In this Letter, a method for determining all-zero blocks before
DCT and quantisation is proposed. When this method is used in
H.263 [I], and the quantisation level is 10, -40% of the blocks of
the Miss America and Claire sequences can be determined to have
all-zero coefficients.
determination threshold while Q=10
Fig. 1 Graph of all-zero block ratio against determination threshold
Proposed algorithm: The discrete cosine transform of a discrete
functionAx,y), x, y = 0, 1, ..., N-1 is defined as [2]
A Miss America
1 Susie
for u , v = 1 , 2,...,N
In H.263, N = 8, so eqn. 1 gives
l 7
.)I < 4
abs(f(z, 9 ) )
The condition for all-zero DCT coefficients is
IF(u,v)l < 2Q
where U, v = 0, 1, ..., 7, and Q denotes the quantisation level. Thus
z=o y=o
The above inequality gives the conditions under which the DCT
has all-zero coefficients. In eqn. 4, the left summation gives the
sum of absolute difference (SAD) of the motion compensation
block, which can be obtained during motion estimation. Therefore
no additional computation is required. Eqn. 4 is the full condition.
determination threshold while Q=10
77th September 7998
Pig. 2 Graph of incorrect determined block ratio against determination
A Miss America
W Susie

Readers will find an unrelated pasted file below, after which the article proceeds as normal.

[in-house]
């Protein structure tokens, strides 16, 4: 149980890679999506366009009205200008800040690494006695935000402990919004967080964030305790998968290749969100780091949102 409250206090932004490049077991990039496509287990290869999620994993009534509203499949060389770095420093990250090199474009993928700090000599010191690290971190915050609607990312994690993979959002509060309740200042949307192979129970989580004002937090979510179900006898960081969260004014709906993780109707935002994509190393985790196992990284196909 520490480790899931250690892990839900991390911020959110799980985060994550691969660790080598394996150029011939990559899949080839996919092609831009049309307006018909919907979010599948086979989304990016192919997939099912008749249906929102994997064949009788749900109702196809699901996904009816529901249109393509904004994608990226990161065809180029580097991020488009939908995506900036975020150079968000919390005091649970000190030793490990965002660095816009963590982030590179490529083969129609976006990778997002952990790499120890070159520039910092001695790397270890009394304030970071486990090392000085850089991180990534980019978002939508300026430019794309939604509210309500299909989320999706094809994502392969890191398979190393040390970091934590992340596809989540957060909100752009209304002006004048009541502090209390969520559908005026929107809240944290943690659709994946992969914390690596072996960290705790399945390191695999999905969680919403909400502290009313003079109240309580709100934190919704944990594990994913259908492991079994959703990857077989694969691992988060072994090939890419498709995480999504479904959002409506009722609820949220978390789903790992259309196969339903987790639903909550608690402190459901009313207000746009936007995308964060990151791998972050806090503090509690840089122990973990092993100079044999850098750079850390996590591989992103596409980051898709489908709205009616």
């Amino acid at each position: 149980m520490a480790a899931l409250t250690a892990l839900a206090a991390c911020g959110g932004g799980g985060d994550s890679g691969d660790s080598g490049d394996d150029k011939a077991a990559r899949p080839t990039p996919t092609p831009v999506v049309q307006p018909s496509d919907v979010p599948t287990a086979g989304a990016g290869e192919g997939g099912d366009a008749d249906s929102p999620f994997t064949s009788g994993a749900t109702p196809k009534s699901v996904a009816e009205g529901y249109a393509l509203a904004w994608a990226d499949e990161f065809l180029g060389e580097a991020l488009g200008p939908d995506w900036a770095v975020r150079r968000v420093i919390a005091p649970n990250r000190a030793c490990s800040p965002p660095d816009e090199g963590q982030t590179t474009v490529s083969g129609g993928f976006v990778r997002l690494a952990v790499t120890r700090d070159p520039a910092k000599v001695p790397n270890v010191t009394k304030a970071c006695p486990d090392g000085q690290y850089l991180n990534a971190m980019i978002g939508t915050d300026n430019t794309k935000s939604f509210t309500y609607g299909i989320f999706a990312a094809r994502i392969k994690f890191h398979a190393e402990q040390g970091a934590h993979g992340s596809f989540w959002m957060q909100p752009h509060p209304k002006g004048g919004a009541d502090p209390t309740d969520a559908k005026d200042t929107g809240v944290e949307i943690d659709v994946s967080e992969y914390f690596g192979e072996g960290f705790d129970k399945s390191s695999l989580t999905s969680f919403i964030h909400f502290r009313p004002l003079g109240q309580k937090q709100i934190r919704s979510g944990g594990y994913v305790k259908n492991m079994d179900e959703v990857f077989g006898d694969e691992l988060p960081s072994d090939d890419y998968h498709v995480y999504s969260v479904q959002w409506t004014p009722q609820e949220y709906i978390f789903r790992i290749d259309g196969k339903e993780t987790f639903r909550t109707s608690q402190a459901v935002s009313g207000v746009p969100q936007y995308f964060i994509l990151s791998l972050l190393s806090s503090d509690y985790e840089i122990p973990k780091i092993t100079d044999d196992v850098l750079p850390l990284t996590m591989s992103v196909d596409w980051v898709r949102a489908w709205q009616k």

Vol. 34
No. 19
Table 1 shows the simulation results for threshold 8Q. With
increasing quantisation level Q, the number of all-zero blocks
determined will increase very rapidly.
From eqn. 4, we know that the threshold 8Q represents the sufficient condition for all-zero DCT coefficients but not the necessary condition. In our research work, we also tried to increase the
determination threshold to reduce the amount of computation
necessary. Fig. 1 shows the ratio of determined all-zero blocks
against determination threshold, and Fig. 2 shows the ratio of
incorrectly determined blocks against determination thieshold. In
Figs. 1 and 2, the quantisation level Q = 10; from these Figures,
we found that 16Q gives a good tradeoff between image distortion
and computational burden.
of Fig. 1, all cameras, including the ‘virtual’ ones, have optical
centres on the X axis, and optical axes parallel to the 2 axis. In
general, under these assumptions, points corresponding to different IVs can be accurately reconstructed from the two original
images of the stereo pair, provided that the disparities have
already been computed. Consequently, the correspondence problem should be solved prior to the IV reconstruction.
We stress the importance of having reliable disparity maps to
reconstruct IVs, which is supported by prior work [l]. The accuracy of the disparity map strongly affects the quality of the IV
reconstruction. Hence, it is assumed here that the reason that
points are marked as not matched is on account of the non-existence of homologous points in the other image due to occlusion.